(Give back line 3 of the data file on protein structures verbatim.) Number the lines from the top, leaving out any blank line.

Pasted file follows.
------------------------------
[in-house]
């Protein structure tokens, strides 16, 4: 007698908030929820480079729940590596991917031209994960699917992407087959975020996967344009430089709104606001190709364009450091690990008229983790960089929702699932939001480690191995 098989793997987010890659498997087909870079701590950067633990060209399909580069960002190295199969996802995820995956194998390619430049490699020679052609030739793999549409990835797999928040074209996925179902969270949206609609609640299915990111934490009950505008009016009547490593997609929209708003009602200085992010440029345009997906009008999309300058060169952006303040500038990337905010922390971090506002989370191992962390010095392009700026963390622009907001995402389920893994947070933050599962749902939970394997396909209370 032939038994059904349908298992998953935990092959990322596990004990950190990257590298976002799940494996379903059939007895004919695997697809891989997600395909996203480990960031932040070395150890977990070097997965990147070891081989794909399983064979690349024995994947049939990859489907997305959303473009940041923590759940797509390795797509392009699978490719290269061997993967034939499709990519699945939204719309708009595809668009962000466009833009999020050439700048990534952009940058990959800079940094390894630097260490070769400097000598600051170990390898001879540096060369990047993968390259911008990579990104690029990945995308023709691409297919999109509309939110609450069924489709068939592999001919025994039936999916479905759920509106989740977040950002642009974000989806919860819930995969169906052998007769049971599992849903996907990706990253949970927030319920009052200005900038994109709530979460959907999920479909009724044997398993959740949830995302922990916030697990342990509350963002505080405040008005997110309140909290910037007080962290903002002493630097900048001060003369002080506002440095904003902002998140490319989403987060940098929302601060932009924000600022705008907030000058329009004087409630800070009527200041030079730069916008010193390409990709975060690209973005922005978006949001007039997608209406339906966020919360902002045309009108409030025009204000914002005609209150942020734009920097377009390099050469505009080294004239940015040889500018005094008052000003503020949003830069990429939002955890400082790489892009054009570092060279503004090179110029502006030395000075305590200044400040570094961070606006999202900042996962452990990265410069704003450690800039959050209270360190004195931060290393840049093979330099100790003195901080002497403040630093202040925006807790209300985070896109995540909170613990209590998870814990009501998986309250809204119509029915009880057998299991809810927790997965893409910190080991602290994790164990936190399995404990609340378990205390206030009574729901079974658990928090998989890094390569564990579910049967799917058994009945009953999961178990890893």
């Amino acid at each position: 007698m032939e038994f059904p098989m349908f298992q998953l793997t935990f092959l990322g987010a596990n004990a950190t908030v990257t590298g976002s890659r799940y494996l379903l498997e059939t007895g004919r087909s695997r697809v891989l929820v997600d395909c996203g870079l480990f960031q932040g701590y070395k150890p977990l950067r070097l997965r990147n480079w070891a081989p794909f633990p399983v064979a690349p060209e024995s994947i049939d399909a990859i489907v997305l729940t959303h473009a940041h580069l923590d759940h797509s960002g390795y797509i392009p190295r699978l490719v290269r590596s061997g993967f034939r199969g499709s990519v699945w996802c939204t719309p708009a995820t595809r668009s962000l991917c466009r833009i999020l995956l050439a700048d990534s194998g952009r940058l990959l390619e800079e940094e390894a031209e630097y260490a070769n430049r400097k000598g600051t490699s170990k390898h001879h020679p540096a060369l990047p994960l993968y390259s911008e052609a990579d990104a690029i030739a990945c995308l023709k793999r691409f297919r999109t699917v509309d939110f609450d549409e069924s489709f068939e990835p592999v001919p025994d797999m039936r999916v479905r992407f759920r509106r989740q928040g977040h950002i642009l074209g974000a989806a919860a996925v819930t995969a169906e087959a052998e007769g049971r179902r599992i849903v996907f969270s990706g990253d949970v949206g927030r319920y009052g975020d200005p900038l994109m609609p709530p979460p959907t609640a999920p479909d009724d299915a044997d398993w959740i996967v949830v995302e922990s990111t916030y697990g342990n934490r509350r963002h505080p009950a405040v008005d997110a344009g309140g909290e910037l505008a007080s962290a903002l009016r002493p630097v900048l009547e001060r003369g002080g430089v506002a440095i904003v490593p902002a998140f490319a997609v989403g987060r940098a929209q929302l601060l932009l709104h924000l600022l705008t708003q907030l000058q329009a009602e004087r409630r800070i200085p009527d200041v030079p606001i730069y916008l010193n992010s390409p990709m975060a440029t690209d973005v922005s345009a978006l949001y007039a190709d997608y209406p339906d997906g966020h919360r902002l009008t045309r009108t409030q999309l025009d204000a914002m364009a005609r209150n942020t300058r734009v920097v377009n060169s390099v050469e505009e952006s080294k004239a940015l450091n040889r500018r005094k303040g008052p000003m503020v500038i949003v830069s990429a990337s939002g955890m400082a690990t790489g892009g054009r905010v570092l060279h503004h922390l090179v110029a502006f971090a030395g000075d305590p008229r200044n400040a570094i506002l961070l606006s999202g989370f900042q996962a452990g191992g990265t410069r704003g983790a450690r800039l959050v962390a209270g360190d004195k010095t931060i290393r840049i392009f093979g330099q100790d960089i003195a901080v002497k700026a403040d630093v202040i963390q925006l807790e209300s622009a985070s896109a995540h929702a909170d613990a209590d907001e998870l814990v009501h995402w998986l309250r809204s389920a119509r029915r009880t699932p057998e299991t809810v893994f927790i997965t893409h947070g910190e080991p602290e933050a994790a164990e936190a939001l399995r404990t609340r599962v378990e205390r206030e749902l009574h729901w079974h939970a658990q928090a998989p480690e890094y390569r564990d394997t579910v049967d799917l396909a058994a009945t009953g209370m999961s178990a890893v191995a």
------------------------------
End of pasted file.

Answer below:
């Amino acid at each position: 007698m032939e038994f059904p098989m349908f298992q998953l793997t935990f092959l990322g987010a596990n004990a950190t908030v990257t590298g976002s890659r799940y494996l379903l498997e059939t007895g004919r087909s695997r697809v891989l929820v997600d395909c996203g870079l480990f960031q932040g701590y070395k150890p977990l950067r070097l997965r990147n480079w070891a081989p794909f633990p399983v064979a690349p060209e024995s994947i049939d399909a990859i489907v997305l729940t959303h473009a940041h580069l923590d759940h797509s960002g390795y797509i392009p190295r699978l490719v290269r590596s061997g993967f034939r199969g499709s990519v699945w996802c939204t719309p708009a995820t595809r668009s962000l991917c466009r833009i999020l995956l050439a700048d990534s194998g952009r940058l990959l390619e800079e940094e390894a031209e630097y260490a070769n430049r400097k000598g600051t490699s170990k390898h001879h020679p540096a060369l990047p994960l993968y390259s911008e052609a990579d990104a690029i030739a990945c995308l023709k793999r691409f297919r999109t699917v509309d939110f609450d549409e069924s489709f068939e990835p592999v001919p025994d797999m039936r999916v479905r992407f759920r509106r989740q928040g977040h950002i642009l074209g974000a989806a919860a996925v819930t995969a169906e087959a052998e007769g049971r179902r599992i849903v996907f969270s990706g990253d949970v949206g927030r319920y009052g975020d200005p900038l994109m609609p709530p979460p959907t609640a999920p479909d009724d299915a044997d398993w959740i996967v949830v995302e922990s990111t916030y697990g342990n934490r509350r963002h505080p009950a405040v008005d997110a344009g309140g909290e910037l505008a007080s962290a903002l009016r002493p630097v900048l009547e001060r003369g002080g430089v506002a440095i904003v490593p902002a998140f490319a997609v989403g987060r940098a929209q929302l601060l932009l709104h924000l600022l705008t708003q907030l000058q329009a009602e004087r409630r800070i200085p009527d200041v030079p606001i730069y916008l010193n992010s390409p990709m975060a440029t690209d973005v922005s345009a978006l949001y007039a190709d997608y209406p339906d997906g966020h919360r902002l009008t045309r009108t409030q999309l025009d204000a914002m364009a005609r209150n942020t300058r734009v920097v377009n060169s390099v050469e505009e952006s080294k004239a940015l450091n040889r500018r005094k303040g008052p000003m503020v500038i949003v830069s990429a990337s939002g955890m400082a690990t790489g892009g054009r905010v570092l060279h503004h922390l090179v110029a502006f971090a030395g000075d305590p008229r200044n400040a570094i506002l961070l606006s999202g989370f900042q996962a452990g191992g990265t410069r704003g983790a450690r800039l959050v962390a209270g360190d004195k010095t931060i290393r840049i392009f093979g330099q100790d960089i003195a901080v002497k700026a403040d630093v202040i963390q925006l807790e209300s622009a985070s896109a995540h929702a909170d613990a209590d907001e998870l814990v009501h995402w998986l309250r809204s389920a119509r029915r009880t699932p057998e299991t809810v893994f927790i997965t893409h947070g910190e080991p602290e933050a994790a164990e936190a939001l399995r404990t609340r599962v378990e205390r206030e749902l009574h729901w079974h939970a658990q928090a998989p480690e890094y390569r564990d394997t579910v049967d799917l396909a058994a009945t009953g209370m999961s178990a890893v191995a």